Ghana’s Primary education system is currently being stifled of financial resources following a shift in political attention and public resources from kindergarten and primary structures to the secondary level, according to a report published by the Overseas Development Institute (ODI) in collaboration with the University of Ghana Business School.
Titled, ‘Leaving no One Behind in the Health and Education sectors,’ the Report states, “While Ghana continues to maintain impressive overall public education expenditure surpassing the international benchmark of 20 percent of the budget, it is increasingly shifting this towards secondary and tertiary sectors.”
It also revealed that, funding per pupil at primary and kindergarten levels has diminished, while secondary school funding has risen rapidly, adding that in 2015, Senior High School pupils were funded at six times the level of primary pupils.
It bemoaned, “There is a quite crisis in the quality of public pre-primary and primary education, the two most critical stages for improving equity.”
Again, it found a clear public –private crossroads, whereby families with means to do so send their children to private schools for their basic education and then shift to the better- quality high school systems, stymieing political impetus for reform at lower levels.
The report which was put together by the Overseas Development Institute (ODI) in collaboration with the University of Ghana Business School recommended that the Ministry of Education must commit to protect front line pre-primary funding per pupil and then develop a plan with clear milestones for how these levels will be gradually increased over time in order to meet minimum quality standards in every district.
Presenting the Report in Accra on Thursday, Dr Abdul-Gafaru-Abdulai, a senior Lecturer at the University of Ghana said Ghana should make a high- profile commitment to progressive universalism in education. He explain that progressive universalism in education promote balancing scarce public resources in order to prioritise the poor and early years, where social returns are highest.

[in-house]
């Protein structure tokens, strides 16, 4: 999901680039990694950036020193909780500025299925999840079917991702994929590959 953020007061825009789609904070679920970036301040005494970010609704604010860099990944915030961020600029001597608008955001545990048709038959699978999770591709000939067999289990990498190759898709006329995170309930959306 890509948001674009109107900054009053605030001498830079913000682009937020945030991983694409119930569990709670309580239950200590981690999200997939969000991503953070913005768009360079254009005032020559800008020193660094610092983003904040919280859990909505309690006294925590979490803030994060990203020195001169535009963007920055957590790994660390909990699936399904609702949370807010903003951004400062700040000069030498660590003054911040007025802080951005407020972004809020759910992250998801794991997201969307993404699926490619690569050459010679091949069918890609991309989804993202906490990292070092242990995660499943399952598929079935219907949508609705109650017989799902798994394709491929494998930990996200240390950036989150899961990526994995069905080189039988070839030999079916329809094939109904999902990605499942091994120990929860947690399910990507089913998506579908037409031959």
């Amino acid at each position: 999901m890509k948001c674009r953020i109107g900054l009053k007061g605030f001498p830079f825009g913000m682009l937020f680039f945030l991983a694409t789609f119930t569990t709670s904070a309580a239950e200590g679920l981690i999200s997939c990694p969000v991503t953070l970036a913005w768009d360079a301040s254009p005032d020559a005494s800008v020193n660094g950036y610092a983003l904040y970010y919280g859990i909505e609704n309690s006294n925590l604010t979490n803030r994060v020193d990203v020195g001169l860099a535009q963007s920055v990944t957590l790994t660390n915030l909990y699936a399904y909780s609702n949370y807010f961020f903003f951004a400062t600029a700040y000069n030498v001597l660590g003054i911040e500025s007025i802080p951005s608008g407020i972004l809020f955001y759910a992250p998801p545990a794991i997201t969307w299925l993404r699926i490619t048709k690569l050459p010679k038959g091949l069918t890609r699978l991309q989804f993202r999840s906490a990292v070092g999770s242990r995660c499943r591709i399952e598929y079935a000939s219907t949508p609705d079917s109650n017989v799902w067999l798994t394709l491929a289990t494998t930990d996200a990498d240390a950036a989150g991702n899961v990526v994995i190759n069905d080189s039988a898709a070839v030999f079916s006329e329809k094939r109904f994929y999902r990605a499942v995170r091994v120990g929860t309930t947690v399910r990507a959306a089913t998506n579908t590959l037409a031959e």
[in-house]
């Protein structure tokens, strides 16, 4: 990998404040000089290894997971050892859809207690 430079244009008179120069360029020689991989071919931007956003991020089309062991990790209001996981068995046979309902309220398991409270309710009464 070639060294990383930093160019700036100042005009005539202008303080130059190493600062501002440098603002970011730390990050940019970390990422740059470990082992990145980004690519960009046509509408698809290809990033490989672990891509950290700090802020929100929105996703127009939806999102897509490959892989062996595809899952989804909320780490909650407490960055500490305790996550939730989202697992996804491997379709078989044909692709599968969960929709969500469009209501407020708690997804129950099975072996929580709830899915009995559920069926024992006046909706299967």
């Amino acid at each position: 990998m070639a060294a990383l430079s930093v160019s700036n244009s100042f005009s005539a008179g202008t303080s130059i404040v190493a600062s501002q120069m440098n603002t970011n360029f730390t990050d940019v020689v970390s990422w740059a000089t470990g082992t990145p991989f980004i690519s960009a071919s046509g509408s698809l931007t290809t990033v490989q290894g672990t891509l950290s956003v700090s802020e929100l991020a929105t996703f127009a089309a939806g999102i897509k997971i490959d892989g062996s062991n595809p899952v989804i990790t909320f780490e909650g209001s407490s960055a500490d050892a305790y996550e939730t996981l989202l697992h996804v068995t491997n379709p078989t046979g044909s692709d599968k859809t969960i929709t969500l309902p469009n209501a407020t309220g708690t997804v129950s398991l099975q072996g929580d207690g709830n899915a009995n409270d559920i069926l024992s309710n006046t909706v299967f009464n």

This, he said, would entail careful phasing in of the commitment to free senior high school. According to him, the policy could be rolled out in deprived districts first,or implemented using means testing such that wealthier households continue to pay some portion of the fees which would presumably still remain and attractive option, given the perception of status and quality afforded to public secondary schools.
Dr Abdulai posited, “ personally I feel that the free Senior High School education will essentially bridge some inequality gaps because you have tens of thousands of people who don’t go to secondary school because they are unable to pay school fees, but this doesn’t mean that the free SHS is going to solve all our problems.”
He added, “In fact it could also have a lot of implication for issues of inequality and issues of quality education. Why do I say this, if you take into accounts the way the programme is being implemented, it is a universal programme.It is not actually targeting the most marginalized and the neediest in society. If the free SHS was targeted, some state resources would have been channeled to support the basic level or even outside the education sector.”
He indicated that evidence show that early years is the most important stage for improving equity, thus, civil society and others with interest in equity issues could play a valuable role in igniting a debate and building political pressure for a greater policy focus on the state of pre- primary and primary education in Ghana.
Participants at the workshop agreed that progress in primary education in the country is fragile, hence, for the purpose of the building blocks, there is the need to start from the basics and government must ensure that enough financial resources are channeled to that level.
By Mohammed Suleman